What an interesting comment. Of the different types of daycare services, which do you consider the good and which the bad? Are you opposed to parents having choices? Have you spent much time with children, sir? Each one is different, as are their needs. As for enforcement, I could not agree more. This is the thorn in the issue all the way around. It is, as Ms. Sneider, the warrant article petitioner has publicly explained, why implementing a fee was suggested in the original language. The intent was to respond to Park and Recreation Commission's assertion that there is no funding for enforcement. Taking a page from their book, The Green Dog Program, Ms. Sneider suggested a similar model for this issue. There was no intention to discriminate against working families. Once this unfortunate impact was realized, the fee for use language was omitted from the warrant article and Ms. Sneider is in full support of the new language. I am having difficulty understanding your denial of the fact that we have overcrowding in our playgrounds. We now have 11 group daycare programs within 1/2 mile of Town Hall, when 10 years ago there were two or three. Not a single new playground has been built in this neighborhood in that time. Why not have all the shareholders study the issue - put their heads together to see if we can make our parks even better? With so much passion and creativity around this , I imagine many wonderful solutions would be brought to the table.
Nelly Langlais November 04, 2011 at 12:26 AM
If you will allow me, Mr Davidson, I would like to ask you how much time you spend in the Brookline Village area parks on a weekday in the morning? Also i do not run a center but a program in my HOME. And do you not find it strange that since the safety problem created by the overcrowding in the playgrounds came into public light, Group day care centers adopted a schedule voluntarily? That speaks for itself! Or would you like me to offer you an explanation? Finally, i will say that the staff of group day care centers are loving care givers to the children but untrained to provide safe play for all in the public parks. I am strongly advocating that the state or town put in place a mandatory training with very specific guidelines as to the use of public parks by group centers. With my 25 years of seniority in the field, I would love to give my input according to my observations to help the staff with this problem and to maximize the safety of all children involved.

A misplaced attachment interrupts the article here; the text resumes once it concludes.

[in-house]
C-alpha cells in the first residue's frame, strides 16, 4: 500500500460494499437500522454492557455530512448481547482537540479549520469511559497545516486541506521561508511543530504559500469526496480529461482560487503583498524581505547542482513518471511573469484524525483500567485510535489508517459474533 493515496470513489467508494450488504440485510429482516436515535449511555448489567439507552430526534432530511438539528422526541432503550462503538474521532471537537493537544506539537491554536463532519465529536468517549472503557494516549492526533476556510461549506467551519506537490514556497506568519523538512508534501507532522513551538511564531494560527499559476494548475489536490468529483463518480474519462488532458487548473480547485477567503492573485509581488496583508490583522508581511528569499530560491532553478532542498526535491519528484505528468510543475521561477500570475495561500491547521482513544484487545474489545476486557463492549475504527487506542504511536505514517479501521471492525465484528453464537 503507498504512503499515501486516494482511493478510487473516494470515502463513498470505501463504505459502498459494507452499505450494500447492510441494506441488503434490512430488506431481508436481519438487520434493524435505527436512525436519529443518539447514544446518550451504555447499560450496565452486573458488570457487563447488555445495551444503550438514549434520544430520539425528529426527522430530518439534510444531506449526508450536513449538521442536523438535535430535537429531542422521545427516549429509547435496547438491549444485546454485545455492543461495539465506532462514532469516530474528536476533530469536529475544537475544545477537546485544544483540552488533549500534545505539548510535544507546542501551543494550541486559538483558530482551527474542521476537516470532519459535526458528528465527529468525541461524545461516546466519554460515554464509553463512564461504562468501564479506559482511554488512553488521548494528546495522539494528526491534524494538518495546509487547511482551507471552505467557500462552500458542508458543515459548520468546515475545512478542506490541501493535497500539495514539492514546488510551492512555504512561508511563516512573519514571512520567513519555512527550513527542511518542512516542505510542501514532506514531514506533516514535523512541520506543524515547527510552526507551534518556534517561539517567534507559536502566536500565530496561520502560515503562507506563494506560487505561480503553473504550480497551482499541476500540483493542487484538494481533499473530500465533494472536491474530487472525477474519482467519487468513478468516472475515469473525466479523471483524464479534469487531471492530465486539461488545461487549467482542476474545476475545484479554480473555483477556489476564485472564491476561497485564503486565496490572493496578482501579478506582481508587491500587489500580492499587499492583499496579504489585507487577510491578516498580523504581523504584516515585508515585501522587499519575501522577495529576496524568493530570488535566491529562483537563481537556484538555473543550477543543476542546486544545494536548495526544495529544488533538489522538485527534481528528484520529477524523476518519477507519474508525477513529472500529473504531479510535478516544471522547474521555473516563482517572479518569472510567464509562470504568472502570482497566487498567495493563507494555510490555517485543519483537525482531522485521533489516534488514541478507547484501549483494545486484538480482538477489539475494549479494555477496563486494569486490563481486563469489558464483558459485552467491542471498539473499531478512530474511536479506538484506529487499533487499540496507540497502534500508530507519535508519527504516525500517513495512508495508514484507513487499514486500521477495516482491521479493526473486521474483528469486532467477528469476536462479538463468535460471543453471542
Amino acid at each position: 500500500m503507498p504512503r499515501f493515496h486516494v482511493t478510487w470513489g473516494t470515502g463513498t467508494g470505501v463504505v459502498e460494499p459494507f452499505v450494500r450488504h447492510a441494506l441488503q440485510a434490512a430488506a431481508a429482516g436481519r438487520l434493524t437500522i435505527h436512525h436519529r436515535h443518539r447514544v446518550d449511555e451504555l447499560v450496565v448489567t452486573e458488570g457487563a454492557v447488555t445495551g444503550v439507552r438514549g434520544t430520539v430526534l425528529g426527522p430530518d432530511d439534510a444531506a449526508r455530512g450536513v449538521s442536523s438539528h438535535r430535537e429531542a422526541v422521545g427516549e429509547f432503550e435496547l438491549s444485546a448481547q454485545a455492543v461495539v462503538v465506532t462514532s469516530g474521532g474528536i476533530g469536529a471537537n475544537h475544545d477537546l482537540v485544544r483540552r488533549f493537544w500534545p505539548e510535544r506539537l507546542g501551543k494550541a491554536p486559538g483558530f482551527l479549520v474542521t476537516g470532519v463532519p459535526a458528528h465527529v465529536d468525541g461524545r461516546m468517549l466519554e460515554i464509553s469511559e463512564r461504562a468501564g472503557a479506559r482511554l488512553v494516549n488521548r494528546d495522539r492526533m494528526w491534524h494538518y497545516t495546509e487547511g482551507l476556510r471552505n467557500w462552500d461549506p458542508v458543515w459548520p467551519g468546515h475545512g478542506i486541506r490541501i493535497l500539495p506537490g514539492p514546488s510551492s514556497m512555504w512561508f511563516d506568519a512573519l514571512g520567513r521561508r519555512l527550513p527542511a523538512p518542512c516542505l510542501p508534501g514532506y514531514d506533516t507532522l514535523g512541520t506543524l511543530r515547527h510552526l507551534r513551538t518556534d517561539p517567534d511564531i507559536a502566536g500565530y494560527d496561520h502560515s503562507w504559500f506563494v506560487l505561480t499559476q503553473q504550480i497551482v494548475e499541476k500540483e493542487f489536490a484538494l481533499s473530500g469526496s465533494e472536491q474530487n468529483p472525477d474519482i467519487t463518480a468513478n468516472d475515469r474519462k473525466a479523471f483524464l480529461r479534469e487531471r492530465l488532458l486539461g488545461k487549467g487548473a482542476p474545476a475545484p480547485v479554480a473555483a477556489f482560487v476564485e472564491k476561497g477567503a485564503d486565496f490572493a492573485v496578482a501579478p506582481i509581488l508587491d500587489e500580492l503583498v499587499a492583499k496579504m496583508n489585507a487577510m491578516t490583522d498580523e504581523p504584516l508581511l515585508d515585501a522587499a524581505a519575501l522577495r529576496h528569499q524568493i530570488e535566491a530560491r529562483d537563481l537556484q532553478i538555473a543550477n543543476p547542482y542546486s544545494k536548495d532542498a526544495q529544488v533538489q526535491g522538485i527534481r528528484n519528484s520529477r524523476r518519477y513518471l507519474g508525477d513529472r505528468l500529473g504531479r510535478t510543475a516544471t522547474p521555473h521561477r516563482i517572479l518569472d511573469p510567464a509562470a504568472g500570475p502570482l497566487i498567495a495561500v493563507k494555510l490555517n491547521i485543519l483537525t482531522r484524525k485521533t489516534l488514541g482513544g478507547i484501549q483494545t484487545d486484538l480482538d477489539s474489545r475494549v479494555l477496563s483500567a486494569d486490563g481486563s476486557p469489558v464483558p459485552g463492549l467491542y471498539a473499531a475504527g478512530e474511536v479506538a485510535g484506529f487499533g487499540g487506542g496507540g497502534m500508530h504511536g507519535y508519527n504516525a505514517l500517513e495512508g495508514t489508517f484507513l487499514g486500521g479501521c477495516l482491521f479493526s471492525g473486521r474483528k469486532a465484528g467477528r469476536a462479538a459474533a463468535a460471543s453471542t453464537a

Peter O'Hardon December 15, 2011 at 06:07 PM
While I do not have a dog in this fight, or perhaps more appropriately a progeny on these playgrounds, I do find this debate fascinating. If indeed the core issue is "overcrowding in our playgrounds" I would suggest that a close reading of A Modest Proposal by Jonathan Swift might suggest a solution.
Grahame Turner December 16, 2011 at 05:40 AM
I have nothing really to add, neither dogs nor progeny in this issue either. But, I did want to acknowledge the "Modest Proposal" nod. Great piece, remember it well for being the first time I really understood satire.
Peter O'Hardon December 16, 2011 at 02:07 PM
Observing local governance in Brookline must require that one has an appreciation for satire and irony. In Watertown where I reside it helps if one appreciates film noir.